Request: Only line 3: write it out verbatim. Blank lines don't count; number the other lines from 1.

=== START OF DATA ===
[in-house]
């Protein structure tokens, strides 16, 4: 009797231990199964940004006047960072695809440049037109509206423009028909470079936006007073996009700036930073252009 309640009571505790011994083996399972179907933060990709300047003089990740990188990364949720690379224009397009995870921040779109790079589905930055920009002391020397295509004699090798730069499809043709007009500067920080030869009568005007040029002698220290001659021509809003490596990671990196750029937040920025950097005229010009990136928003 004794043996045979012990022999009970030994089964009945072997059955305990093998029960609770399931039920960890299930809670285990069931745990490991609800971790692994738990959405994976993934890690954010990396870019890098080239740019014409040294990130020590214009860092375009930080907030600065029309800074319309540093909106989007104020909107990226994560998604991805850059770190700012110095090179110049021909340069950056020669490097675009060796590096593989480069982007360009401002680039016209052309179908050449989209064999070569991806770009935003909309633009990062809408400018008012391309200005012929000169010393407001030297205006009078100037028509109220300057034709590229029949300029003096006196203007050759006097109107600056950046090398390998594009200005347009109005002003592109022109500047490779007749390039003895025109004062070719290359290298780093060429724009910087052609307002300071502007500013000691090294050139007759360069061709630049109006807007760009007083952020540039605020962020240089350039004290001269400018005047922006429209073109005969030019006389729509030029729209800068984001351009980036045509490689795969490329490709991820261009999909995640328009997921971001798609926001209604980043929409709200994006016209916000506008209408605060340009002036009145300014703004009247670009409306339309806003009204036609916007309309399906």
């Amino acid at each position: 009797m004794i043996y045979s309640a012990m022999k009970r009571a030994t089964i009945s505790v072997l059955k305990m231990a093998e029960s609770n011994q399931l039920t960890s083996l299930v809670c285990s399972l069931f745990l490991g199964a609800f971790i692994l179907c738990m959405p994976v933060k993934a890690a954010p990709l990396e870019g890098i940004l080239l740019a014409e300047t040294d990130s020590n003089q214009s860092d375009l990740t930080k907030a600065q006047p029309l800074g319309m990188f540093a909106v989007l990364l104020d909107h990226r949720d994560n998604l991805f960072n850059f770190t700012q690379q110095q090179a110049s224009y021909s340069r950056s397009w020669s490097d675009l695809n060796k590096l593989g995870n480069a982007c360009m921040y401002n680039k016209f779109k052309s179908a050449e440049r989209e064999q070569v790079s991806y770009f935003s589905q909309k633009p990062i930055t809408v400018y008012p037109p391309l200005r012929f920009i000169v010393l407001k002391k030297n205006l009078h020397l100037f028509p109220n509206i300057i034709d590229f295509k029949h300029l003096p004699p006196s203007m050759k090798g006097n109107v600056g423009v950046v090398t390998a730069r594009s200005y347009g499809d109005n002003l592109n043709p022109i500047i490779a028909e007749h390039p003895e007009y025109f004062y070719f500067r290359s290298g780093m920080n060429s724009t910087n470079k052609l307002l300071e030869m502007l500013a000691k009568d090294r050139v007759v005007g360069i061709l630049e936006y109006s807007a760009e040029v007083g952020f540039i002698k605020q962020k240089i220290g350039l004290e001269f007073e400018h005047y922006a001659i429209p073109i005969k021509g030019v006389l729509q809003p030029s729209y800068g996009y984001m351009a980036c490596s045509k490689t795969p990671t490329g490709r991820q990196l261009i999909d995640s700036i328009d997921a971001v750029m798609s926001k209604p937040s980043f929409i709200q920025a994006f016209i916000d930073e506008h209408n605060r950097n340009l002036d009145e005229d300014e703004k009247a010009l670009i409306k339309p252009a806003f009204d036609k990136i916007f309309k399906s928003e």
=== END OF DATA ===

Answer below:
């Amino acid at each position: 009797m004794i043996y045979s309640a012990m022999k009970r009571a030994t089964i009945s505790v072997l059955k305990m231990a093998e029960s609770n011994q399931l039920t960890s083996l299930v809670c285990s399972l069931f745990l490991g199964a609800f971790i692994l179907c738990m959405p994976v933060k993934a890690a954010p990709l990396e870019g890098i940004l080239l740019a014409e300047t040294d990130s020590n003089q214009s860092d375009l990740t930080k907030a600065q006047p029309l800074g319309m990188f540093a909106v989007l990364l104020d909107h990226r949720d994560n998604l991805f960072n850059f770190t700012q690379q110095q090179a110049s224009y021909s340069r950056s397009w020669s490097d675009l695809n060796k590096l593989g995870n480069a982007c360009m921040y401002n680039k016209f779109k052309s179908a050449e440049r989209e064999q070569v790079s991806y770009f935003s589905q909309k633009p990062i930055t809408v400018y008012p037109p391309l200005r012929f920009i000169v010393l407001k002391k030297n205006l009078h020397l100037f028509p109220n509206i300057i034709d590229f295509k029949h300029l003096p004699p006196s203007m050759k090798g006097n109107v600056g423009v950046v090398t390998a730069r594009s200005y347009g499809d109005n002003l592109n043709p022109i500047i490779a028909e007749h390039p003895e007009y025109f004062y070719f500067r290359s290298g780093m920080n060429s724009t910087n470079k052609l307002l300071e030869m502007l500013a000691k009568d090294r050139v007759v005007g360069i061709l630049e936006y109006s807007a760009e040029v007083g952020f540039i002698k605020q962020k240089i220290g350039l004290e001269f007073e400018h005047y922006a001659i429209p073109i005969k021509g030019v006389l729509q809003p030029s729209y800068g996009y984001m351009a980036c490596s045509k490689t795969p990671t490329g490709r991820q990196l261009i999909d995640s700036i328009d997921a971001v750029m798609s926001k209604p937040s980043f929409i709200q920025a994006f016209i916000d930073e506008h209408n605060r950097n340009l002036d009145e005229d300014e703004k009247a010009l670009i409306k339309p252009a806003f009204d036609k990136i916007f309309k399906s928003e």